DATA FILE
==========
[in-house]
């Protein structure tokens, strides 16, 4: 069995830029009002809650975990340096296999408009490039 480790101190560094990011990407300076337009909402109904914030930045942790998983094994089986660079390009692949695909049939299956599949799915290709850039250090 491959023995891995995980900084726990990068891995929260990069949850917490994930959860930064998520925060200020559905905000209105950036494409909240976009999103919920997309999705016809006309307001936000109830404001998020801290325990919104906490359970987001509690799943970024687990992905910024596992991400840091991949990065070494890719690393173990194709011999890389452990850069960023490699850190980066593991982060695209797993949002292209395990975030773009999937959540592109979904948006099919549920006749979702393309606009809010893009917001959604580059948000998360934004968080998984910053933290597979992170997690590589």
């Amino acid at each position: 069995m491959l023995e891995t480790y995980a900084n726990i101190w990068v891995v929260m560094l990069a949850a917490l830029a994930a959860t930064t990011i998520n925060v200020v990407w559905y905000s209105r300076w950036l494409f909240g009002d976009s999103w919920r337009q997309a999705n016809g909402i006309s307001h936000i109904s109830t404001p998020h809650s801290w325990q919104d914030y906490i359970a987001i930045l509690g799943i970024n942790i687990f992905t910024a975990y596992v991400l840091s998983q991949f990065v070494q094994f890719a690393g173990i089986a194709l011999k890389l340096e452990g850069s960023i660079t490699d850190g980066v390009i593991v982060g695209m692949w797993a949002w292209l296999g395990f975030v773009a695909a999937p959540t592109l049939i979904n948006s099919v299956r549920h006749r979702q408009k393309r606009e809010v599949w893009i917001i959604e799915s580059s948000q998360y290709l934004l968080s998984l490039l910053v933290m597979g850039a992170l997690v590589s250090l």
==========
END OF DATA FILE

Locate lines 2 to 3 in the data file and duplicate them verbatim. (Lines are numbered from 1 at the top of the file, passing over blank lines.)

């Protein structure tokens, strides 16, 4: 069995830029009002809650975990340096296999408009490039 480790101190560094990011990407300076337009909402109904914030930045942790998983094994089986660079390009692949695909049939299956599949799915290709850039250090 491959023995891995995980900084726990990068891995929260990069949850917490994930959860930064998520925060200020559905905000209105950036494409909240976009999103919920997309999705016809006309307001936000109830404001998020801290325990919104906490359970987001509690799943970024687990992905910024596992991400840091991949990065070494890719690393173990194709011999890389452990850069960023490699850190980066593991982060695209797993949002292209395990975030773009999937959540592109979904948006099919549920006749979702393309606009809010893009917001959604580059948000998360934004968080998984910053933290597979992170997690590589």
């Amino acid at each position: 069995m491959l023995e891995t480790y995980a900084n726990i101190w990068v891995v929260m560094l990069a949850a917490l830029a994930a959860t930064t990011i998520n925060v200020v990407w559905y905000s209105r300076w950036l494409f909240g009002d976009s999103w919920r337009q997309a999705n016809g909402i006309s307001h936000i109904s109830t404001p998020h809650s801290w325990q919104d914030y906490i359970a987001i930045l509690g799943i970024n942790i687990f992905t910024a975990y596992v991400l840091s998983q991949f990065v070494q094994f890719a690393g173990i089986a194709l011999k890389l340096e452990g850069s960023i660079t490699d850190g980066v390009i593991v982060g695209m692949w797993a949002w292209l296999g395990f975030v773009a695909a999937p959540t592109l049939i979904n948006s099919v299956r549920h006749r979702q408009k393309r606009e809010v599949w893009i917001i959604e799915s580059s948000q998360y290709l934004l968080s998984l490039l910053v933290m597979g850039a992170l997690v590589s250090l």